Romance tropes are a great way to discover some amazing reads. Any romance reader will talk about their favorite and least favorite tropes. The secret baby s one of mine. But I really enjoy a secret baby when that there is no longer a baby. Whether they are discovered later in life like Mine to Love by Kennedy L. Mitchell (see my review here). Or when they are still young but not quite a baby as in Loss Recovery by Jemma Westbrook (Check out the QSR here).
What is appealing about the secret baby? Why was the baby a secret? Did the mother try and tell the father? Is the mother alive or is it is child services/a family member telling the dad? Is the Dad find out by accident or on purpose? What does work about the secret baby trope?
These are all interesting questions to the secret baby trope. What doesn’t work with the trope. For instance, is there a good reason for it. Sometimes I feel as though, authors give poor reasons for the heroine/mother for not telling the hero/father. If there is a good, valid reasoning for it, it works really well.
I dislike when the heroine doesn’t try to attempt to tell the hero. Unless, there is a dynamic scenario that keeps it from happening. It all comes down to the story telling. It needs to be a dynamic story. There has to be a realistic storyline. And naturally, a reaction to the reveal.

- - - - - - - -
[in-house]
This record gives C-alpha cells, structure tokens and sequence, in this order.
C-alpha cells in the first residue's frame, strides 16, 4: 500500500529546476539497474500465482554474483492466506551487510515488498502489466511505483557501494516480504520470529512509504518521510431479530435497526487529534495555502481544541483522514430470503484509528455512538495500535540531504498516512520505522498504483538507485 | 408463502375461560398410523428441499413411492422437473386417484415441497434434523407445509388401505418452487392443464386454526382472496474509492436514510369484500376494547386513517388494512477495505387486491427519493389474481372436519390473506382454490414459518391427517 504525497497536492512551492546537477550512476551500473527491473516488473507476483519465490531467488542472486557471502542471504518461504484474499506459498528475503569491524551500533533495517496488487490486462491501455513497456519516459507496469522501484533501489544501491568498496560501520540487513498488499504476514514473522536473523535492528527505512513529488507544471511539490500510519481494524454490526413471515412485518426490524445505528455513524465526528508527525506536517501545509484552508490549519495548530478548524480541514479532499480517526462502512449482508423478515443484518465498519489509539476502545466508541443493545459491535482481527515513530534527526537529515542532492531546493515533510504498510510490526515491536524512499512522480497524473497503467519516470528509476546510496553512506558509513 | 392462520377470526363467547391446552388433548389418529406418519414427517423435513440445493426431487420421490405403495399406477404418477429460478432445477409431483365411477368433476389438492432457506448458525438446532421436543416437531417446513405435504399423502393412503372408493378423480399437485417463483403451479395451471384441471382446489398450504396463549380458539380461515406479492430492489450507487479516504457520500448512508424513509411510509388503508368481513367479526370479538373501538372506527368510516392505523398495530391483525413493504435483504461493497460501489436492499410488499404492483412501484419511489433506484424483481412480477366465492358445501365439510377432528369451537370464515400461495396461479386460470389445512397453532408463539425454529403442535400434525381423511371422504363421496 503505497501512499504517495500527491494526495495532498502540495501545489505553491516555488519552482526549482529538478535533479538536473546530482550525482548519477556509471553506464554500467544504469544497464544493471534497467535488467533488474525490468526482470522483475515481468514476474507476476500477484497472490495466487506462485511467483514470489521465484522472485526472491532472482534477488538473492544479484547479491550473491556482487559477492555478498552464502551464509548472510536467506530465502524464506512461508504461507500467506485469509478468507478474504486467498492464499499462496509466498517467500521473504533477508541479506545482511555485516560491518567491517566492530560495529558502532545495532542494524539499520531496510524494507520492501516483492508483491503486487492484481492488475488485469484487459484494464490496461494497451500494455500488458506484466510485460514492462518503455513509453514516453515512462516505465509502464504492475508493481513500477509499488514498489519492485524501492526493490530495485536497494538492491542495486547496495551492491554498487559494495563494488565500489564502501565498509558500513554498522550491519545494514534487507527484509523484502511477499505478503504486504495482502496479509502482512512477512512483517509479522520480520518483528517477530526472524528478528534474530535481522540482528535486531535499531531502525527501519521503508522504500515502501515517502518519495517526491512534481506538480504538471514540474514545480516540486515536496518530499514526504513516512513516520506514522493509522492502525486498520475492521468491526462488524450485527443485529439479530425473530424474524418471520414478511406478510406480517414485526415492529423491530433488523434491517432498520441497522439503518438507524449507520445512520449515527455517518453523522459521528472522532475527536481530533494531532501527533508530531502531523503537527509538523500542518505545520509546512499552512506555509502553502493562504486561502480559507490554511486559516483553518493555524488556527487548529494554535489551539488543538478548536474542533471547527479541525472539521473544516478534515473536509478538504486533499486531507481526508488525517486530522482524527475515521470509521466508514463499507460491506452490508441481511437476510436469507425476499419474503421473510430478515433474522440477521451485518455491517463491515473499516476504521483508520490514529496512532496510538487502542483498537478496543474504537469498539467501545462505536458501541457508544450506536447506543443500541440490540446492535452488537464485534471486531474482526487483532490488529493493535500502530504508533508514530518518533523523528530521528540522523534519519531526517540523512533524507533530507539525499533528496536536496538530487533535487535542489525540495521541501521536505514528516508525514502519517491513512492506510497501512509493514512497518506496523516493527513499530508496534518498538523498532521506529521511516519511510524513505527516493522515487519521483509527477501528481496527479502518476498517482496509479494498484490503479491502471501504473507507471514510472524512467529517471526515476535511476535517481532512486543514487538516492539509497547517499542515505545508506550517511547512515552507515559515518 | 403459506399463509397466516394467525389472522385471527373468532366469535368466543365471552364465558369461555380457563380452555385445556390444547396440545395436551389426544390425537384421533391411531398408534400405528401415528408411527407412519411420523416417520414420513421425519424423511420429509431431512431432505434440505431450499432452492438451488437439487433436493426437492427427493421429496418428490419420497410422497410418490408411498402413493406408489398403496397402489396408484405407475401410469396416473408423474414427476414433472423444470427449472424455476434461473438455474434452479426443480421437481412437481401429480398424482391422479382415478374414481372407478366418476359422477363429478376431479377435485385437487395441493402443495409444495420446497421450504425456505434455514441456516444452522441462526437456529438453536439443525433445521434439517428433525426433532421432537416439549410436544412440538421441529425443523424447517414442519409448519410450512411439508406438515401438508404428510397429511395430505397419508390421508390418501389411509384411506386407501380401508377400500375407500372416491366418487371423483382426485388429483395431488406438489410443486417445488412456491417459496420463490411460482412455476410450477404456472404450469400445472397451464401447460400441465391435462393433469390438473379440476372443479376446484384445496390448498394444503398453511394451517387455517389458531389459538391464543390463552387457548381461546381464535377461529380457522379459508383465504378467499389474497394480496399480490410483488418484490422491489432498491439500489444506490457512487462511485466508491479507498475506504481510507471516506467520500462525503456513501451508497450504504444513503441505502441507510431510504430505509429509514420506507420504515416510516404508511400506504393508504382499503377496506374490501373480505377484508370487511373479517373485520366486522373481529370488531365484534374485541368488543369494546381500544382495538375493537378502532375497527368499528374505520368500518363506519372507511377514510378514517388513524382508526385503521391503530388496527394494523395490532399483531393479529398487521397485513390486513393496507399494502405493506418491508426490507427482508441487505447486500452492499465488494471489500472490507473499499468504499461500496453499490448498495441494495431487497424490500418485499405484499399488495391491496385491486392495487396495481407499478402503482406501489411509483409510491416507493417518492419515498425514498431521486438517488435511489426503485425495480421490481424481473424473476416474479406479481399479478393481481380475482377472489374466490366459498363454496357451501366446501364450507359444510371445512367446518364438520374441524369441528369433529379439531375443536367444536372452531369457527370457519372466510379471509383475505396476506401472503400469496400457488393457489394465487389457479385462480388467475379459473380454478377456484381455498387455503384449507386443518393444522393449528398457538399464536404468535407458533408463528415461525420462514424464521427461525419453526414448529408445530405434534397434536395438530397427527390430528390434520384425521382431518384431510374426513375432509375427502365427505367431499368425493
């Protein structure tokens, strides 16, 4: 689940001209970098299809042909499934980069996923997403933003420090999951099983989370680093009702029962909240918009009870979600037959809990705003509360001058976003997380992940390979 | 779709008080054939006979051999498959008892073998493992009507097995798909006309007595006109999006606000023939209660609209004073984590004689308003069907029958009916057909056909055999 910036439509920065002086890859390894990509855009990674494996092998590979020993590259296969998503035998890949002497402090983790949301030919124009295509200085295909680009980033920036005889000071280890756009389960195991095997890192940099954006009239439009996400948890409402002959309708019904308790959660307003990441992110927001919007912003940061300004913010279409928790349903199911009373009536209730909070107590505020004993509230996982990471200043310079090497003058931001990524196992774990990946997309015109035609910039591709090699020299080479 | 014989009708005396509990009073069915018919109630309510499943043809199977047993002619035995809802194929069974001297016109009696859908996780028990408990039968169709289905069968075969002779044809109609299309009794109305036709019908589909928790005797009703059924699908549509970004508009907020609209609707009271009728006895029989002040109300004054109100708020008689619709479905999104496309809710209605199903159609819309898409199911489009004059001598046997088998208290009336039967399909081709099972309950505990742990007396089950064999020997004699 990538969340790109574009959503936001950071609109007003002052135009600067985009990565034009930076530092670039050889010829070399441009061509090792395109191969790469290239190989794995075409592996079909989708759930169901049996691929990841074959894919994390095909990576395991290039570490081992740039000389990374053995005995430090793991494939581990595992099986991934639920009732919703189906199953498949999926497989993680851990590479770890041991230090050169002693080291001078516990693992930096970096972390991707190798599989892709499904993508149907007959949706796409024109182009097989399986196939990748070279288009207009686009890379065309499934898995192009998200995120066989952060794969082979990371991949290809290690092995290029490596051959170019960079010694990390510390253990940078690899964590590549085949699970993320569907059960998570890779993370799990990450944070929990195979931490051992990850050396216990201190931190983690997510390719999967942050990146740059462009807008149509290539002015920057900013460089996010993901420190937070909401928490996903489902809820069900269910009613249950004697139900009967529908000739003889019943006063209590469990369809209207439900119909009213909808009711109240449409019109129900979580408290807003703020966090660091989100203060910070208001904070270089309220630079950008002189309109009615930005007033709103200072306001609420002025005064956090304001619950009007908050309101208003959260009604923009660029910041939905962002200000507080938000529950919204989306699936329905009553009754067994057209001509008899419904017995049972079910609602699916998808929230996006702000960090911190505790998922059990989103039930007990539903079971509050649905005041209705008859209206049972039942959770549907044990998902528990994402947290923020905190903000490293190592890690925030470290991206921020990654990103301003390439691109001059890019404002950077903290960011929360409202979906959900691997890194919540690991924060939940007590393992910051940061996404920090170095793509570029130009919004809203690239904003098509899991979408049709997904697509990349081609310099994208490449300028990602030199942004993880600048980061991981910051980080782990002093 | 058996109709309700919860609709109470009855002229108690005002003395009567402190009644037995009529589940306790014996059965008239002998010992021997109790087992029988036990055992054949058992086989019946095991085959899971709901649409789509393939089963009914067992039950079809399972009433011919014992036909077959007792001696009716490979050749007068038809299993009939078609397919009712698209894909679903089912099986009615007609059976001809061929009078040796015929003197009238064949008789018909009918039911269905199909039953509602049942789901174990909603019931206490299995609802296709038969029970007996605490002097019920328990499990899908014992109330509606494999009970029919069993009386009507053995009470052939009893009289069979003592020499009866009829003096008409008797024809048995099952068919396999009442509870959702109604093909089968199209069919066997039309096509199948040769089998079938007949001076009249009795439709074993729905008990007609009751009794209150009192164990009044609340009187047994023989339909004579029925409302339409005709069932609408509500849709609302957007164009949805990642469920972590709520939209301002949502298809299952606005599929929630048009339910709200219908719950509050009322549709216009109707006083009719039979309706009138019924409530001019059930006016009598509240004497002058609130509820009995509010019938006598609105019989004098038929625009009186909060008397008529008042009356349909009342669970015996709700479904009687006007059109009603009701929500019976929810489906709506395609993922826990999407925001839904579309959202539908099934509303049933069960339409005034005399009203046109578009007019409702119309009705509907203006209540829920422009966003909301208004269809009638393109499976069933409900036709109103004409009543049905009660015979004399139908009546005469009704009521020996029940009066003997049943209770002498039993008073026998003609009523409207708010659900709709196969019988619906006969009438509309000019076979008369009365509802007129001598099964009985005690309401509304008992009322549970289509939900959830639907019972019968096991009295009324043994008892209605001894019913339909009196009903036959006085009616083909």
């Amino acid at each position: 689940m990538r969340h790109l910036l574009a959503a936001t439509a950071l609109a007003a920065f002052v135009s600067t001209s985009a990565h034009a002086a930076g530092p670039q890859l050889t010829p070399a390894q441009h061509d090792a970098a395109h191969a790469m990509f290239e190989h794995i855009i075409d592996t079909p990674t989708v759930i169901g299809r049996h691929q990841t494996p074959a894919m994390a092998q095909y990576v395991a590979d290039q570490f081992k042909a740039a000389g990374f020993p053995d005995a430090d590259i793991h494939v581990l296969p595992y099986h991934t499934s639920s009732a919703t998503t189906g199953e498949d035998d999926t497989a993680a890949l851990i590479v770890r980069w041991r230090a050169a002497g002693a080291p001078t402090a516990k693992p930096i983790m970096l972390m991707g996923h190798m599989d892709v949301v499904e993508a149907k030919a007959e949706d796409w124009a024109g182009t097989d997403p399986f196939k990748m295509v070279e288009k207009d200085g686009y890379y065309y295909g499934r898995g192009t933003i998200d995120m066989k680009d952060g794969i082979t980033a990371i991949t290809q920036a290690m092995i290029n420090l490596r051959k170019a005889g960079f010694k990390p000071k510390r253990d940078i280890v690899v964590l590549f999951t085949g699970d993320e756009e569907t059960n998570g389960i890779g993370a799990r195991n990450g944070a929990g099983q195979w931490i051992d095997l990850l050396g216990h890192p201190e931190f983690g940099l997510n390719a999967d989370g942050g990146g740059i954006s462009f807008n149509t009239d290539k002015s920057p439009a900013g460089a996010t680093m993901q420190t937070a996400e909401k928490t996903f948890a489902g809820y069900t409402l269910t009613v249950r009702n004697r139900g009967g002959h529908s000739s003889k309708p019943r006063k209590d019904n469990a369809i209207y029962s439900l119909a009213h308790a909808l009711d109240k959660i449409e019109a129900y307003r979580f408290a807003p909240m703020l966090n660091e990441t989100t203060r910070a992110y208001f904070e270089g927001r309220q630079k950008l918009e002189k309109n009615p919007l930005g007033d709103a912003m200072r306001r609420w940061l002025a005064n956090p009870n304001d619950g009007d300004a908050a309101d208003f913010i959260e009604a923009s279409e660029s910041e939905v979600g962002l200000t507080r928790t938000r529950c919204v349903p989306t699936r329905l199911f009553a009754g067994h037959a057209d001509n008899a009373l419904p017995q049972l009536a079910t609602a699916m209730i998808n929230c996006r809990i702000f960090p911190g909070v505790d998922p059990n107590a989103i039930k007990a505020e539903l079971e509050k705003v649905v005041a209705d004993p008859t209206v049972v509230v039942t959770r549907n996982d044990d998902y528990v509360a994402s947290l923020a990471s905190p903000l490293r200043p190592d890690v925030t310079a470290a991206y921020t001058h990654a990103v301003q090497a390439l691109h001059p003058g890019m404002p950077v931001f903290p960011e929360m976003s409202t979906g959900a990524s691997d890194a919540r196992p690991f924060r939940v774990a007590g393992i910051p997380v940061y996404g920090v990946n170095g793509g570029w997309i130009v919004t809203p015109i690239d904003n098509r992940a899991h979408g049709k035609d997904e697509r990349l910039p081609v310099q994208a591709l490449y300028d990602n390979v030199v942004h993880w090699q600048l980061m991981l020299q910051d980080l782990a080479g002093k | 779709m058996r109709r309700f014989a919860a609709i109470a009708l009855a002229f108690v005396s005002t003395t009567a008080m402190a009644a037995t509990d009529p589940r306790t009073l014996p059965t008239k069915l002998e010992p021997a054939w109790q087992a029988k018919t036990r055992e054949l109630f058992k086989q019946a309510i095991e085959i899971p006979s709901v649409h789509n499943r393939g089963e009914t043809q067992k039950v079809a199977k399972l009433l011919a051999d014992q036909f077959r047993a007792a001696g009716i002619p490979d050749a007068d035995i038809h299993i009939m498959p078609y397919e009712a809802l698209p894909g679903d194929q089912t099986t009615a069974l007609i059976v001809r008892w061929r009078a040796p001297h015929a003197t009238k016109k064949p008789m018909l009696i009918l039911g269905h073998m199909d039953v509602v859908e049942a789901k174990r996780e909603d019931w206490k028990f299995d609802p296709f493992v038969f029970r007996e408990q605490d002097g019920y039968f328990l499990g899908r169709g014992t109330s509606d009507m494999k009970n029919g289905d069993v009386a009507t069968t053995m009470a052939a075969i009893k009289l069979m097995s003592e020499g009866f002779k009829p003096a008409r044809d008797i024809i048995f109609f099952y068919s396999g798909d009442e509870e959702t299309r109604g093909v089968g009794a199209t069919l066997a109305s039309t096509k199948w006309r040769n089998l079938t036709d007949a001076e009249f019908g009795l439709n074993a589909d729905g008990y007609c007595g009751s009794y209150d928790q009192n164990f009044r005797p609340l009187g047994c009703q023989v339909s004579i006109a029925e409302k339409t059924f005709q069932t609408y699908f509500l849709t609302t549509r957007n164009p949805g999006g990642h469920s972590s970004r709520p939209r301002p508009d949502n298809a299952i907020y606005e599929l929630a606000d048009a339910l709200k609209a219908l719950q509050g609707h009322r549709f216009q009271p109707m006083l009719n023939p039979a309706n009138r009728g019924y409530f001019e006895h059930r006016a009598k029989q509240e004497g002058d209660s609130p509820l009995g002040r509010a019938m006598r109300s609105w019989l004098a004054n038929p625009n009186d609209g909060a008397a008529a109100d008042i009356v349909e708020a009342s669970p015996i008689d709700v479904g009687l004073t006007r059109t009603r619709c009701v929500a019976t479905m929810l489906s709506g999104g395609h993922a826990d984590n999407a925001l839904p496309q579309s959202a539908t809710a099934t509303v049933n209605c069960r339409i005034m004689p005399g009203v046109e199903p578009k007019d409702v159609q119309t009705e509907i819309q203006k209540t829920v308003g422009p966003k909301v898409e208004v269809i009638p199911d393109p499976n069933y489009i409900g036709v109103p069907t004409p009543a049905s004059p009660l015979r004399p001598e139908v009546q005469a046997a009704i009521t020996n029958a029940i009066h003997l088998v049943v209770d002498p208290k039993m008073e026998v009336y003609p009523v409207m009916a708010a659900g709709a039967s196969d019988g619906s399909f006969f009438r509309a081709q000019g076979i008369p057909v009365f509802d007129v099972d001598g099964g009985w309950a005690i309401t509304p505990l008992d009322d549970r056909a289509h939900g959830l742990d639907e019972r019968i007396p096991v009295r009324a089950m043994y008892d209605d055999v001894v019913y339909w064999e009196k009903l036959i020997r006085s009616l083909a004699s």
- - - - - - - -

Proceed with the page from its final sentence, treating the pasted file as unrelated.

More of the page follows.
How does the reveal happen?
How does the father find out about the secret baby can make or break a story. Does he have a good reaction? Is his reaction justified. I have read books where there is zero negative reaction by the hero because of the circumstances.
I have read books where there is vast negative reactions. Sometimes this works, but if it is a case where the heroine tried continuously to reach out and the hero denied those efforts it can be frustrating.
That being said, here are some of my favorite Secret Baby…not a baby books.